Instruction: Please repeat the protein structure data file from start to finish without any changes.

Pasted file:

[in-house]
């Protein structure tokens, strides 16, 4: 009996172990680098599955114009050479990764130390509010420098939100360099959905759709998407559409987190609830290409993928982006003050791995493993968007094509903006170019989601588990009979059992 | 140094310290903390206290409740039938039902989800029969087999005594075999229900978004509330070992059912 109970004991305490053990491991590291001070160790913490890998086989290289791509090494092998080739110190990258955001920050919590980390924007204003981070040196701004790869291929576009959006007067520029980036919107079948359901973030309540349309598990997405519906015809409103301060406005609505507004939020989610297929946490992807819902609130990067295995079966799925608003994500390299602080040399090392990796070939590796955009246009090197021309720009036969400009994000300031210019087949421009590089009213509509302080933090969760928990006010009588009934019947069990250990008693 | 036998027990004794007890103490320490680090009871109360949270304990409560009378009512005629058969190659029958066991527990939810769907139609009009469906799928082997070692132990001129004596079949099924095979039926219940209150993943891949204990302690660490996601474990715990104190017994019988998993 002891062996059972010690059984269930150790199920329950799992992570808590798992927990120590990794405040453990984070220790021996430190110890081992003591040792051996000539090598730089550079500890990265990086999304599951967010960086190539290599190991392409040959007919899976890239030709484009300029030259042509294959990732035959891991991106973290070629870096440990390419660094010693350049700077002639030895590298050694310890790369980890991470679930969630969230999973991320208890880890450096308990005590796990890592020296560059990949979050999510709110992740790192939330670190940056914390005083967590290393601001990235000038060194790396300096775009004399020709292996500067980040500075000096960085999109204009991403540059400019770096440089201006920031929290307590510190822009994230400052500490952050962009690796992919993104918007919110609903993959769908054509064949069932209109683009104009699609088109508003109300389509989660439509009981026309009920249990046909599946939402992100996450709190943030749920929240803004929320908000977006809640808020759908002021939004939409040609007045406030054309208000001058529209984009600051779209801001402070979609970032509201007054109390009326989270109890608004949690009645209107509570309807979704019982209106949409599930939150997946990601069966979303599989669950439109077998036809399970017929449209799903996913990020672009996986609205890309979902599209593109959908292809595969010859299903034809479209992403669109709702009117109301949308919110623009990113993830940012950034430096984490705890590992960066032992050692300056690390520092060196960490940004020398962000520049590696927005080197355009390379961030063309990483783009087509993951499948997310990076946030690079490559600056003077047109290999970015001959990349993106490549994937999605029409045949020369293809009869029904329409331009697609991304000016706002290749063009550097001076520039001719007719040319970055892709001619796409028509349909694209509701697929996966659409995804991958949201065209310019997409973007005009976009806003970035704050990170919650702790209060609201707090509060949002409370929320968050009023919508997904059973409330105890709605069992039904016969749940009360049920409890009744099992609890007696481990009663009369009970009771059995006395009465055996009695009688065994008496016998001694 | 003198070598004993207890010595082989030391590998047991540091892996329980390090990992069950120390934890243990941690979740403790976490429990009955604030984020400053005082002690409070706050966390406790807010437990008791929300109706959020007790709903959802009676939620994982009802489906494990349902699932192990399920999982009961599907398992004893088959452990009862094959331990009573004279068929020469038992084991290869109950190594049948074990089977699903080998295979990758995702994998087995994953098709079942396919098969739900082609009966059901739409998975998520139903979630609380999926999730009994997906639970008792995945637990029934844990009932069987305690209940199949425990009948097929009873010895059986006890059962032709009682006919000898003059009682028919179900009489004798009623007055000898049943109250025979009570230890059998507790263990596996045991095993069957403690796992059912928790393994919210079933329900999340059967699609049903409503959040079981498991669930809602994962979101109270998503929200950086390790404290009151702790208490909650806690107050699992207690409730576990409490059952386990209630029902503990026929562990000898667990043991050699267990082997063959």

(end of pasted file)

[in-house]
């Protein structure tokens, strides 16, 4: 009996172990680098599955114009050479990764130390509010420098939100360099959905759709998407559409987190609830290409993928982006003050791995493993968007094509903006170019989601588990009979059992 | 140094310290903390206290409740039938039902989800029969087999005594075999229900978004509330070992059912 109970004991305490053990491991590291001070160790913490890998086989290289791509090494092998080739110190990258955001920050919590980390924007204003981070040196701004790869291929576009959006007067520029980036919107079948359901973030309540349309598990997405519906015809409103301060406005609505507004939020989610297929946490992807819902609130990067295995079966799925608003994500390299602080040399090392990796070939590796955009246009090197021309720009036969400009994000300031210019087949421009590089009213509509302080933090969760928990006010009588009934019947069990250990008693 | 036998027990004794007890103490320490680090009871109360949270304990409560009378009512005629058969190659029958066991527990939810769907139609009009469906799928082997070692132990001129004596079949099924095979039926219940209150993943891949204990302690660490996601474990715990104190017994019988998993 002891062996059972010690059984269930150790199920329950799992992570808590798992927990120590990794405040453990984070220790021996430190110890081992003591040792051996000539090598730089550079500890990265990086999304599951967010960086190539290599190991392409040959007919899976890239030709484009300029030259042509294959990732035959891991991106973290070629870096440990390419660094010693350049700077002639030895590298050694310890790369980890991470679930969630969230999973991320208890880890450096308990005590796990890592020296560059990949979050999510709110992740790192939330670190940056914390005083967590290393601001990235000038060194790396300096775009004399020709292996500067980040500075000096960085999109204009991403540059400019770096440089201006920031929290307590510190822009994230400052500490952050962009690796992919993104918007919110609903993959769908054509064949069932209109683009104009699609088109508003109300389509989660439509009981026309009920249990046909599946939402992100996450709190943030749920929240803004929320908000977006809640808020759908002021939004939409040609007045406030054309208000001058529209984009600051779209801001402070979609970032509201007054109390009326989270109890608004949690009645209107509570309807979704019982209106949409599930939150997946990601069966979303599989669950439109077998036809399970017929449209799903996913990020672009996986609205890309979902599209593109959908292809595969010859299903034809479209992403669109709702009117109301949308919110623009990113993830940012950034430096984490705890590992960066032992050692300056690390520092060196960490940004020398962000520049590696927005080197355009390379961030063309990483783009087509993951499948997310990076946030690079490559600056003077047109290999970015001959990349993106490549994937999605029409045949020369293809009869029904329409331009697609991304000016706002290749063009550097001076520039001719007719040319970055892709001619796409028509349909694209509701697929996966659409995804991958949201065209310019997409973007005009976009806003970035704050990170919650702790209060609201707090509060949002409370929320968050009023919508997904059973409330105890709605069992039904016969749940009360049920409890009744099992609890007696481990009663009369009970009771059995006395009465055996009695009688065994008496016998001694 | 003198070598004993207890010595082989030391590998047991540091892996329980390090990992069950120390934890243990941690979740403790976490429990009955604030984020400053005082002690409070706050966390406790807010437990008791929300109706959020007790709903959802009676939620994982009802489906494990349902699932192990399920999982009961599907398992004893088959452990009862094959331990009573004279068929020469038992084991290869109950190594049948074990089977699903080998295979990758995702994998087995994953098709079942396919098969739900082609009966059901739409998975998520139903979630609380999926999730009994997906639970008792995945637990029934844990009932069987305690209940199949425990009948097929009873010895059986006890059962032709009682006919000898003059009682028919179900009489004798009623007055000898049943109250025979009570230890059998507790263990596996045991095993069957403690796992059912928790393994919210079933329900999340059967699609049903409503959040079981498991669930809602994962979101109270998503929200950086390790404290009151702790208490909650806690107050699992207690409730576990409490059952386990209630029902503990026929562990000898667990043991050699267990082997063959």